Almost three years ago, the first public version of Ethereum was released. The new blockchain was born from a whitepaper by Vitalik Buterin, a young man who cut his teeth in the cryptocurrency space writing for Bitcoin Magazine.
Ethereum distinguished itself from Bitcoin right from the start, in its whitepaper. Whereas Bitcoin was intended to be a digital currency or a store of value, Ethereum was intended to be a kind of decentralized supercomputer: “a blockchain with a built-in fully fledged Turing-complete programming language that can be used to create ‘contracts’ that can be used to encode arbitrary state transition functions.”
These two very different blockchains now have the two largest market caps of any cryptocurrencies, with BTC at $128,469,761,721 USD at time of writing, and ETH at $58,534,876,766 USD. But beyond their mutual success, how have these two cryptocurrencies performed relative to each other over the years?
Here’s how Ethereum stacked up to Bitcoin back then, on August 7, 2015:
Here’s how that compares to Bitcoin vs Ethereum today (May 24, 2018):
In the last years, Ethereum has grown into the second largest cryptocurrency by market cap, currently valued at almost $60 billion behind Bitcoin’s almost $130 million. But, contrary to what groups such as those advocating “The Flippening” would have you believe, this growth isn’t the story of one cryptocurrency fighting to eclipse another: rather, it’s the story of two very different kinds of projects succeeding, driving the growth of a whole new sector.
Bitcoin and Ethereum have radically different use cases
How would you compare Apple to Amazon? Sure, they’re both publicly traded technology companies, but they’re also businesses with totally different goals, business models, and products.
That’s what it’s like to compare Bitcoin and Ethereum: even though they’re both leading blockchain networks, they have totally different goals, use cases, and design philosophies.
You can see this in the structure of each network. Coding for Bitcoin is like writing assembly code, whereas coding for Ethereum is much more flexible and capacious. This is no accident:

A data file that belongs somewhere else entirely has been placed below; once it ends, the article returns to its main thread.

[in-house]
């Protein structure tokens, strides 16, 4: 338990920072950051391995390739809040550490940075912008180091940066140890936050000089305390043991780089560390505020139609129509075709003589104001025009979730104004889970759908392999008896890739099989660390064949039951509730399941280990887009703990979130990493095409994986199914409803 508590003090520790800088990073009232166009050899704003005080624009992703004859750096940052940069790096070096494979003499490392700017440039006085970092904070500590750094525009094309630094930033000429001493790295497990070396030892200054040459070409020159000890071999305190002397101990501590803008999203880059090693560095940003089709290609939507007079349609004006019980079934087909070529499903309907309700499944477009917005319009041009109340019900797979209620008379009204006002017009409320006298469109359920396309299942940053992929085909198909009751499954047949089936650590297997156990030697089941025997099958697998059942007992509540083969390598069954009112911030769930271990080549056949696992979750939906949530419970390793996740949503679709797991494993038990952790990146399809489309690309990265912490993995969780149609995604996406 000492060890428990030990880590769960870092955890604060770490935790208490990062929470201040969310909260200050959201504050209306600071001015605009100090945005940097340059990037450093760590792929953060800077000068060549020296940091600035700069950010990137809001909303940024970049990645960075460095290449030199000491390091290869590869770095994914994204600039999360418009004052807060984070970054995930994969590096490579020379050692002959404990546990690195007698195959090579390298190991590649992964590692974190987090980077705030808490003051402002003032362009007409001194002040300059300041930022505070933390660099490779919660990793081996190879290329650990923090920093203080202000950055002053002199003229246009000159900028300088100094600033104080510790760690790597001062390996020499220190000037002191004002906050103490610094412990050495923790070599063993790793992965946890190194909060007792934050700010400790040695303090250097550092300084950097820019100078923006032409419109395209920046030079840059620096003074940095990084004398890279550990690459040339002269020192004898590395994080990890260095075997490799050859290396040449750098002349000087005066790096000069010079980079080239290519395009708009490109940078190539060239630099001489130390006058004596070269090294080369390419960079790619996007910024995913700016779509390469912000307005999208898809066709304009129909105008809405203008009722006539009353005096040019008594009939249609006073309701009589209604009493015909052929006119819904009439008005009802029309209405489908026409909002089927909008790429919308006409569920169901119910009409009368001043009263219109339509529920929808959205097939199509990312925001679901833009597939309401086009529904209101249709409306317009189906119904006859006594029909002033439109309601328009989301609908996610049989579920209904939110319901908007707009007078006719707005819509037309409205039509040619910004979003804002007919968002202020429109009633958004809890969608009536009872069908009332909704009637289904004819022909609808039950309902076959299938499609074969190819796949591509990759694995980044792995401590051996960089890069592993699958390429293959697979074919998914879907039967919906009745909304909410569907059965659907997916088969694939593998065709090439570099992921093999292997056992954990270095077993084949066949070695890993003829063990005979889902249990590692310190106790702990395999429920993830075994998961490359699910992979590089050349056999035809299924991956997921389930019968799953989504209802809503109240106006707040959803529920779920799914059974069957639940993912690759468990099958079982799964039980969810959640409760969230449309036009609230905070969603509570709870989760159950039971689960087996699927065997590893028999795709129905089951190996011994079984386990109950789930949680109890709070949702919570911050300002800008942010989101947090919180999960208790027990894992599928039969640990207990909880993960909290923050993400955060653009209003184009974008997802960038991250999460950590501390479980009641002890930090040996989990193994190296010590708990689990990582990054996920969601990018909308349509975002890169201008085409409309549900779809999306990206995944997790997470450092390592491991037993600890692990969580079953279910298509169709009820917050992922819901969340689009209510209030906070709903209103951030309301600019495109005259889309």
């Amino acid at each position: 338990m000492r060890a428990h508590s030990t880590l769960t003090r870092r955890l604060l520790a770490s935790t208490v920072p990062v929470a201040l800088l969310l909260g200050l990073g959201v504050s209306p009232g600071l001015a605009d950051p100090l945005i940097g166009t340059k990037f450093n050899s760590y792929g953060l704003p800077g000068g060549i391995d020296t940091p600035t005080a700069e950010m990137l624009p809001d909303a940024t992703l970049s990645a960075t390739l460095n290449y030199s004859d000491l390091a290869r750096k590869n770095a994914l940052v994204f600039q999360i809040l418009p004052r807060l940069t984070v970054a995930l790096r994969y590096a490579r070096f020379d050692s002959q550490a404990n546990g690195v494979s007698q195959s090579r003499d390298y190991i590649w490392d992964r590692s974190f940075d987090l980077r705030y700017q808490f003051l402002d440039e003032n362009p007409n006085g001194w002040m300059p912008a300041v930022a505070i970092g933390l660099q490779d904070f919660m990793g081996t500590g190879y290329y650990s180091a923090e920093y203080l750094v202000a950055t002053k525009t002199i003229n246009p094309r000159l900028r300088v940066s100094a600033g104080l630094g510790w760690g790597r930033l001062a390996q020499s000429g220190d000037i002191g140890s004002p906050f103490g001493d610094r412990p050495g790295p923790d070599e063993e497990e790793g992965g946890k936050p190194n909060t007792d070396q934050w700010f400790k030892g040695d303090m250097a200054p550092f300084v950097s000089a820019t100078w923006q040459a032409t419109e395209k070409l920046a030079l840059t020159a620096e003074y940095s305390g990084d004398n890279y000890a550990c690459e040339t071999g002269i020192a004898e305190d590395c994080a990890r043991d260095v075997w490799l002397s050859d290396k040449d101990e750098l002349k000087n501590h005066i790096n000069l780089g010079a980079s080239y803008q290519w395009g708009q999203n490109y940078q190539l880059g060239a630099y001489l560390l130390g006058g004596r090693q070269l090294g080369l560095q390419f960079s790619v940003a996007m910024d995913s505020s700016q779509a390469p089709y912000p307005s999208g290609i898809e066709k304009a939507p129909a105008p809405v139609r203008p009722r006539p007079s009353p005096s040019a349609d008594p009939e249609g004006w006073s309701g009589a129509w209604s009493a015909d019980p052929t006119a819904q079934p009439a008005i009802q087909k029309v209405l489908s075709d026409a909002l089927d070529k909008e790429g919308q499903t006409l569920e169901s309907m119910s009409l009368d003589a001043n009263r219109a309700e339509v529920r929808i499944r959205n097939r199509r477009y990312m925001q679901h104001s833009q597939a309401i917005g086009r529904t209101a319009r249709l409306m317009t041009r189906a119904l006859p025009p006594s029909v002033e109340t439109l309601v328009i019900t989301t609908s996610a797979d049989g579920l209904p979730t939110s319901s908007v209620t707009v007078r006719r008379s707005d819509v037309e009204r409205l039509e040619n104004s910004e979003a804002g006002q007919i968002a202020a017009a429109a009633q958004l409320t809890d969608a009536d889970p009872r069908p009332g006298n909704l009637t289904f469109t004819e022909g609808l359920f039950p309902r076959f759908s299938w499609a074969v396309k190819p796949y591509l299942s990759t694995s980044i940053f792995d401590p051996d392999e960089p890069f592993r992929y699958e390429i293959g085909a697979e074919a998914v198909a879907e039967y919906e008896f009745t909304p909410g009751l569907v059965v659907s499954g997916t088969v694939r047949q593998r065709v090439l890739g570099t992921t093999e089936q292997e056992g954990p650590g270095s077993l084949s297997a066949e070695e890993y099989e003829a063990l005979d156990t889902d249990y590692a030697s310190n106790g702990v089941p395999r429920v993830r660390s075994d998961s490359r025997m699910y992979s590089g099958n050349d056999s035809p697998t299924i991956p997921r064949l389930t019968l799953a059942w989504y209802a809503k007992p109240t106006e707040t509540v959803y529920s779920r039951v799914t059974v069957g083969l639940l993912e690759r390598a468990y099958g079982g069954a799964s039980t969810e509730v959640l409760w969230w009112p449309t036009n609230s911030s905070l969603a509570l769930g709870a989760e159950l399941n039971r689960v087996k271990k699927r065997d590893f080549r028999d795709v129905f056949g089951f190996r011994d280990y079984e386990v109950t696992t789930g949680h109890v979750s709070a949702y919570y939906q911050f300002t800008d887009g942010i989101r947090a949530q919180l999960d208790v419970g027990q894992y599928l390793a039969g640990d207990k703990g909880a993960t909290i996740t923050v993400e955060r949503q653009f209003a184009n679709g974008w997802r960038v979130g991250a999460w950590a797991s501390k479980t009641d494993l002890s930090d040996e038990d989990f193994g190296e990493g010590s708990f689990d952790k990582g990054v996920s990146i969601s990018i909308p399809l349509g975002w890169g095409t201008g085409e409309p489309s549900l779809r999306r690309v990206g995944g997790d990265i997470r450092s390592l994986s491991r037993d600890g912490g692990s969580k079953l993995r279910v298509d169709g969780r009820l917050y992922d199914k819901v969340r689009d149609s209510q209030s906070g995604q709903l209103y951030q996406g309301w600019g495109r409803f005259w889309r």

- Bitcoin is intended to be digital money and a store of value, but this makes its programmability limited: you don’t want someone programming and stealing your money at the same time.
- Ethereum is intended as a development platform and therefore is easy to program — but that makes it susceptible to vulnerabilities like the parity bug and the DAO hack.
If Bitcoin and Ethereum were designed for different things, then what exactly are their use cases? Take a look at this table:
This chart reflects that, fundamentally, Ethereum is a platform, whereas Bitcoin is more of a currency. Therefore, Ethereum isn’t competitive with Bitcoin: unlike Bitcoin Cash, which intends to supplant Bitcoin as a form of digital cash, BTC and ETH can and have grown without cannibalizing each other.
The smart contracts that operate on Ethereum’s virtual machine are empowering developers to build everything from collectible, non-fungible cartoon cats to decentralized securities exchanges. This platform-oriented design has led increasingly more developers to rally around Ethereum, which has been reflected in the growth of the network’s annual developer conference, Devcon: in three years, it’s grown from 50 attendees to over 2,000.
People have recognized the value of Ethereum as a platform, which is most obvious in the amount of money that’s been put into ICOs — ”initial coin offerings” — by startups issuing tokens built on the Ethereum network. In 2017, over $5.6 billion was invested in ICOs; that entire amount was surpassed by the first three months of ICO investment in 2018, which totaled $6.3 billion.
According to CNBC, ICO investments now surpass early-stage VC funding for internet companies. That’s not to say VCs haven’t been paying attention, though — for example, Andreessen Horowitz and Union Square Ventures invested a combined $12M in CryptoKitties.
The heavy focus on ICOs in the press might make you think that all the developers are flocking to Ethereum from Bitcoin, but that’s not the case. In fact, if you take a look at Github, you’ll see that ‘Bitcoin’ is mentioned in almost 60% more repos than ‘Ethereum’ is.